|Featured Columnist – Retirement & Living|
Back in the day, songster Randy Newman penned his celebrated anthem “I Love LA,” singing the praises of Los Angeles, California. As anyone who has ever visited that grand metropolis knows, there is much to love about the place: glorious sunshine, abundant palm trees, exciting entertainment, colorful ethnic neighborhoods, beautiful mountains and expansive beaches. Of course, there’s also smog, traffic jams and poverty, but hey! Randy was looking on the bright side.
That’s very much how I feel about Costa Rica. Many commentators and websites are quick to point out the negatives about this small Central American nation, emphasizing that retirement living in Costa Rica may not be for everyone. As true as that may be, you won’t find me disparaging much about this place, even as I roll my eyes at the potholes in the roads or chuckle about the slow and inefficient bureaucracy. Mostly you will hear my voice singing the praises of this beautiful country that has made me and my husband Layne feel so welcome and at home.
Just what is it about Costa Rica that has made me fall in love with it? Many friends and relatives back in the U.S. have asked exactly that and it is a good question. There are many other choices for retirement if one is ready to consider an expat lifestyle. Certainly we do save money compared to our lives in Northern California, but there are cheaper places to live, even in the States and definitely in other Latin American countries. Yes, the climate is quite to our liking but there are other tropical locales from which to choose if one is set on living abroad, and it’s not as if either of us is exactly fluent in Spanish. Without doubt the Costa Rican medical and dental services deserve the high marks they receive in the world marketplace, but other nations such as Canada have good health care. And although Costa Rica is only a few hours flight from Texas or Florida, Mexico or Belize are even closer. So what is so attractive about this land besides the obvious: verdant rain forests, pristine beaches, a wonderful climate and friendly people?
For us, the journey from Northern California to Costa Rica began with my need for a dental implant. With the imminent loss of a key tooth, my dentist sent me to a specialist for an evaluation and estimate. With an eye-popping quote of $4000 for one implant, I started investigating medical tourism online. Costa Rican dental care quickly filtered to the top of my research, based on quality and costs, and of the many dentists available, Dr. Alberto Meza of Meza Dental Clinic in San Jose stood out from the rest. One reason was an exceptional website, offering not only considerable detail on services offered and pricing but also testimonials from people you could contact directly for references. After speaking by telephone to a few of these former patients and receiving consistently favorable comments, I realized that for the cost of one tooth in the United States, I could get the implant and Layne and I could enjoy a vacation in a beautiful tropical land. Talk about win-win!
As we began making plans for our holiday, we stumbled upon extensive information and recommendations regarding Costa Rica as a retirement destination. Although I was still short of Social Security age and at that point had a good-paying job, we knew that within a few years we might well want to consider moving from our 5-acre horse ranch to a less labor-intensive home. We were both tired of stacking wood for the cold winters, shoveling horse manure and dealing with the constant upkeep of a three-bedroom home. So we began to compile an outline of what we wanted for our retirement and as we checked the factors off the list, Costa Rica began to look better and better to us.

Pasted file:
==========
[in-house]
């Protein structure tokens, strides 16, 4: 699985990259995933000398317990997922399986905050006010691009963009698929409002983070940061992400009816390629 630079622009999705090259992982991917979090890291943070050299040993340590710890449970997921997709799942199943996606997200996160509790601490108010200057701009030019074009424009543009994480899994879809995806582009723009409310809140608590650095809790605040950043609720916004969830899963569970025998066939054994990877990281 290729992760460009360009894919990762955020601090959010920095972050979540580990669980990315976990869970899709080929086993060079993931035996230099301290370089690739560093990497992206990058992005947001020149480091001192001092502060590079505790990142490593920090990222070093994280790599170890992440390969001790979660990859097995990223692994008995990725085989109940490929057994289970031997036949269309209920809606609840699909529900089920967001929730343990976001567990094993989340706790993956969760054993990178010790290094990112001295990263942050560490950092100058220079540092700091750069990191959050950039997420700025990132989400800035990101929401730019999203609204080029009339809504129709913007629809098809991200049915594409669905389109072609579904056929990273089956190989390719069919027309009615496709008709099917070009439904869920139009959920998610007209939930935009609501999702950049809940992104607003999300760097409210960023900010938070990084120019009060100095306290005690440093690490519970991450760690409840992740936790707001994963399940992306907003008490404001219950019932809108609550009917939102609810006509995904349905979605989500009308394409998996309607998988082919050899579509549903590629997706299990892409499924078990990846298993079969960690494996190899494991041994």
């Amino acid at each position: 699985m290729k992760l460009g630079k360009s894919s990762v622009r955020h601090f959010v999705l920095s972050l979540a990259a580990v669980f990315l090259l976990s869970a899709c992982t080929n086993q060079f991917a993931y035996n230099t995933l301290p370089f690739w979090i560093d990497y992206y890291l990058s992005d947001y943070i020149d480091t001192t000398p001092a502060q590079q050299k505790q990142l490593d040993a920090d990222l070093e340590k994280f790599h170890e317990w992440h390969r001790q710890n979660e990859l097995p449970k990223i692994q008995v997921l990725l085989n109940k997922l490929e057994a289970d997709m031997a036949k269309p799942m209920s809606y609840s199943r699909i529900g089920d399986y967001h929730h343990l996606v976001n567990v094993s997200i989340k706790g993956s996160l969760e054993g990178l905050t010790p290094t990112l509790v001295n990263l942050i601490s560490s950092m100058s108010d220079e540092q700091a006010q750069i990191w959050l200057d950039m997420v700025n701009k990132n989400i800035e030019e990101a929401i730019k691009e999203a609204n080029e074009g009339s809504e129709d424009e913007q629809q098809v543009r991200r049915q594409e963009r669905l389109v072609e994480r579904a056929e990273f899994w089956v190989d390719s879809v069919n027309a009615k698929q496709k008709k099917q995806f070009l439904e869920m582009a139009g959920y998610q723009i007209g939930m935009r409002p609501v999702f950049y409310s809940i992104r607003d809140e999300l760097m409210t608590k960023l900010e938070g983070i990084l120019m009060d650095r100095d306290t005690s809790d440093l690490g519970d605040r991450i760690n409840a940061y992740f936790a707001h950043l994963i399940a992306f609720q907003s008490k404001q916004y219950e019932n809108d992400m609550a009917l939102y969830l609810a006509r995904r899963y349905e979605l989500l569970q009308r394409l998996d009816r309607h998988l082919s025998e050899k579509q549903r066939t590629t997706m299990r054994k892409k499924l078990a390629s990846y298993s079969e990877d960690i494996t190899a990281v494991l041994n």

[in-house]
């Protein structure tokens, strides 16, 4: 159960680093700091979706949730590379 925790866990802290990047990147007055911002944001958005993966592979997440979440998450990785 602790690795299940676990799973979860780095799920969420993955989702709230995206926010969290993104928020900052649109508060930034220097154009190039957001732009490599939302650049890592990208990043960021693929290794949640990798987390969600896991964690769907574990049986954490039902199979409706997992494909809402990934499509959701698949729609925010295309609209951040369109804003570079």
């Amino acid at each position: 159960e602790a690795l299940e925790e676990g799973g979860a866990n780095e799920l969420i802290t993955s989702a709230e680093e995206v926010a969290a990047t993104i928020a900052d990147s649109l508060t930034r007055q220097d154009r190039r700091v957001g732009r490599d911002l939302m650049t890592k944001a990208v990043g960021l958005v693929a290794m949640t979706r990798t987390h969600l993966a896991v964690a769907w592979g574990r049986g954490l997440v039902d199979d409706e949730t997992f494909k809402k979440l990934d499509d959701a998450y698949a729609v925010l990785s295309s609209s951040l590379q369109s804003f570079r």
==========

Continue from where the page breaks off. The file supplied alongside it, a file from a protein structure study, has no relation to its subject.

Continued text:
And indeed, since making the move earlier this year, we have been delighted to discover what a comfortable lifestyle we can have here on limited retirement income. Many soon-to-be retirees from North America will face that challenge in coming months and years as pocketbooks are squeezed by the economic realities of a tight job market, depleted 401Ks, depressed real estate values and looming health care costs. But if they look south to Costa Rica, they may find a possible escape route from a future of scrimping to pay the many bills associated with life in the United States: the expense of heating and cooling in most states, rising food costs, automobile insurance and repair, electricity to run the numerous gadgets that society demands, with only “stay-cations” to look forward to instead of holidays in the tropics.
I say, why not live in the tropics?
For decades now, life in the United States has been premised on the concept that bigger is better. Companies struggled to increase production, labor bargained for higher wages and benefits, everyone longed for a bigger house, fancier car, newer computer, more extravagant vacation. It was as if Americans had bought into the old myth that “He who dies with the most ‘toys’ wins.” The whole population – from CEO to taxi driver, from schoolteacher to plumber – was engaged in a stressful race to make more money in order to consume more goods. They were running at full speed just to stay in place. But in the process, an all-important quality of life was lost.
It’s that elusive quality of life that we feel we have recaptured here in Costa Rica. The locals, known as Ticos, refer to it as “Pura Vida,” literally Pure Life. But it really means so much more than that. As Ticos use the term it encompasses a sense of community, cheerful perseverance, resilience in rising above life’s difficulties, taking life at a slow pace and celebrating whatever good fortune life may bring. With that philosophy as a guiding principle, no wonder Costa Rica has flourished as a democracy since 1821. And no wonder we find it to be the ideal locale to pursue the dream of a comfortable, affordable retirement in a tropical paradise!